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Following on the theme of the last Pickings, Fred Hiatt, editorial page editor of WaPo, writes on the president’s Syrian legacy.
This may be the most surprising of President Obama’s foreign-policy legacies: not just that he presided over a humanitarian and cultural disaster of epochal proportions, but that he soothed the American people into feeling no responsibility for the tragedy.
Starvation in Biafra a generation ago sparked a movement. Synagogues and churches a decade ago mobilized to relieve misery in Darfur. When the Taliban in 2001 destroyed ancient statues of Buddha at Bamiyan, the world was appalled at the lost heritage.
Today the Islamic State is blowing up precious cultural monuments in Palmyra, and half of all Syrians have been displaced — as if, on a proportional basis, 160 million Americans had been made homeless. More than a quarter-million have been killed. Yet the “Save Darfur” signs have not given way to “Save Syria.”
One reason is that Obama — who ran for president on the promise of restoring the United States’ moral stature — has constantly reassured Americans that doing nothing is the smart and moral policy. He has argued, at times, that there was nothing the United States could do, belittling the Syrian opposition as “former doctors, farmers, pharmacists and so forth.” …
Jennifer Rubin carries the thought along.
There is nothing like the spectacle of thousands of refugees pouring into Europe to awaken American politicians and media to the Syrian civil war that has killed more than 200,000 and created millions of refugees, who flooded into Syria’s neighbors before they came to Europe.
As many have pointed out, President Obama bears primary responsibility for refusing to match deeds with his declaration that Bashar al-Assad “must go.” Had Obama acted more than four years ago as critics and his own national security team urged, in all likelihood thousands would still be alive, millions of refugees would not have fled Syria, jihadists would not have found a base of operations (from whence they swarmed into Iraq, resulting in more deaths and refugees) and Russian troops would not know be established in Syria, a sign of how much influence disagreeable powers have and how little we do.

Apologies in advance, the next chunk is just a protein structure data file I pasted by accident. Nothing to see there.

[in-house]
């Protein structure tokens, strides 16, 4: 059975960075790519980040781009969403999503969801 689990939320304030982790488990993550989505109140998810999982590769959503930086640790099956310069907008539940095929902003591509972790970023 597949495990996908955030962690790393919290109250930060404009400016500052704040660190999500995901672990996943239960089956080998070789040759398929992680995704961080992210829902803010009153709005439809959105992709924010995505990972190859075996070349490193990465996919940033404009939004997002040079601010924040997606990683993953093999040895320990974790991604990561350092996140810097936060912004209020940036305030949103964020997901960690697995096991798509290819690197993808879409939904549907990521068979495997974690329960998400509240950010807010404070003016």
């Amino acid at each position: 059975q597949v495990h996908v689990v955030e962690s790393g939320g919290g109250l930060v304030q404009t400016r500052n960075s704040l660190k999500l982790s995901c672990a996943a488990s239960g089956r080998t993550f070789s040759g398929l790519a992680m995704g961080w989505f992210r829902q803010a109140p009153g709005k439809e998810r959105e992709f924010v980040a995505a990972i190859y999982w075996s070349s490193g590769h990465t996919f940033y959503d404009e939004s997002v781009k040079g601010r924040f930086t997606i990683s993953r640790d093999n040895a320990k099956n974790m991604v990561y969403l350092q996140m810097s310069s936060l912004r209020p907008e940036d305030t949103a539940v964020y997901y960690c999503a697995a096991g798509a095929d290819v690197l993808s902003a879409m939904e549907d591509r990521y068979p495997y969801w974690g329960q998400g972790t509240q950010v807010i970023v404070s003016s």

Now, it’s not often that a president gets a second bite at the apple — the perfect opportunity to self-correct a horrible decision. Obama, however, got his when Assad used chemical weapons on multiple occasions. The president could have built a multi-national force, bombed Assad’s military assets and tipped the balance of power away from the Syrian leader. But Obama in 2013 managed to flub that as well, and in the meantime convinced the Iranians and the Russians he was feckless. (One wonders if Vladimir Putin would have invaded Ukraine had Obama exercised muscle in Syria rather than looking for Russian help to bail him out of a conflict he never had any intention of taking on.) …
Matthew Continetti writes more on foreign policy.
… the result of Obama’s foreign policy is to empower America’s adversaries. This has been, in its conduct and consequences, an anti-American White House.
I am not saying that the president or the Democratic Party is anti-American in ideology or rhetoric or intent. What I am saying is that the net effect of President Obama’s actions has been to legitimize, strengthen, and embolden nations whose anti-Americanism is public and vicious and all too serious.
Iran is an obvious example. The anti-Americanism and anti-Semitism of the regime is inescapable. Not even Obama, who has gone out of his way to defend the Iranians as rational actors, can ignore it. How has Iran’s “power position” been affected by this White House? In 2009, when the regime faced its most serious challenge in years, the president was silent. In 2011 and 2013, when urged to act against the regime’s closest ally in Syria, the president did nothing.